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Japanese $\Longleftrightarrow$ English Dictionaries

Members of a bilingual Japanese and English Linux community rely on dictionaries to translate between the two languages and to check spelling. The best dictionaries for Linux are based on Jim Breene's EDICT and KANJIDIC system. These are flat text files with one Japanese word and definition on each line. The fields in each line are seperated by slash / characters. The files are converted to xjdx files to increase search speeds.

There are several ways to interface with the dictionary files. Some of the more common interfaces are:

I use trans, trans.el, and xjdic on a daily basis. I have mule start up on my X11 desktop. I then use mh to read my e-mail within mule. If I receive Japanese e-mail and I want to translate a few kanji into English, I type C-c C-t to call up trans.el which calls up trans and loads the EDICT dictionary. This takes up about 20 megs of RAM on my system. Once the dictionary is loaded translations are rapid. I then read fj.os.linux with gnus. I follow the same strategy with kanji translation. If I want to respond to a message, I load jserver if I'm using Wnn and activate Japanese input mode with C-\. If I need to check my spelling, I often use xjdic to input the English word and get the Japanese translation. Xjdic gives more choices on the translation. I then read some of the top stories on the Nihon Keizai Shimbun at http://www.nikkei.co.jp/cont.html. I find that using trans makes reading the newspaper a pleasure instead of a tedious exercise. If I need a break from technology and business, I read some of the Japanese online novels that can be found at Japan Open Yellow Pages Novel section at http://joyjoy.com/J/category/novel.html. This type of casual relaxation would not be possible if I didn't use trans and EDICT under Linux.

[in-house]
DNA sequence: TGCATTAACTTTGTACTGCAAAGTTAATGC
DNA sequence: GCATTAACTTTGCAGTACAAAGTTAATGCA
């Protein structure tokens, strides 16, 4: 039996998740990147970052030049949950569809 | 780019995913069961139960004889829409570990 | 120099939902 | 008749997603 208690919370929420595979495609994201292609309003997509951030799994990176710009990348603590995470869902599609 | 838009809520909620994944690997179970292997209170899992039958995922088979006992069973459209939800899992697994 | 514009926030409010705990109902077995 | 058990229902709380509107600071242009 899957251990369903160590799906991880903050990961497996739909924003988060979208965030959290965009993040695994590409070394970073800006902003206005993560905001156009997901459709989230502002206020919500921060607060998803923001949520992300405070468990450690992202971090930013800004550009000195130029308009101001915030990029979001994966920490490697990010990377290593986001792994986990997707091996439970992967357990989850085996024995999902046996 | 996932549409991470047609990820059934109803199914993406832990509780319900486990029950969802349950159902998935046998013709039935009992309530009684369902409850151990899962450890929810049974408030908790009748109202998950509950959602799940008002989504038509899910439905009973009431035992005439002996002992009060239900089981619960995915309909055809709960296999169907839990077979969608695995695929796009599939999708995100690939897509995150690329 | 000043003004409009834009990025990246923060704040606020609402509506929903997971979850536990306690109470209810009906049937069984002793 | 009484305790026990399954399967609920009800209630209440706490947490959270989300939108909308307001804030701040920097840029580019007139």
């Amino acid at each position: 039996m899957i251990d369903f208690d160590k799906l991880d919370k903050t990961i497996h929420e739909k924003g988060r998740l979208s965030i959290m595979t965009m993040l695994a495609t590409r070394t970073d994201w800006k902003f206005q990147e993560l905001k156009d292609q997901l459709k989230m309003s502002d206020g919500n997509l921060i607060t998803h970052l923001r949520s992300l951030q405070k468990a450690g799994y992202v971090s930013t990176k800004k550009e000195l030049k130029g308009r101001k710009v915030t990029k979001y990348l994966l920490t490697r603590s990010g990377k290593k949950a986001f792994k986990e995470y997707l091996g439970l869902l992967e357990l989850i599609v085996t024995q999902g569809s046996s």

Xjdic has more features than trans and I enjoy using it as a standalone dictionary. I find it useful for translating both hiragana into English and English into Japanese. I also use it when I copy and paste Japanese from netscape.



 
next up previous contents index
Next: xjdic22 Up: Linux-Nihongo Previous: Netscape News
Craig Toshio Oda
1998-05-07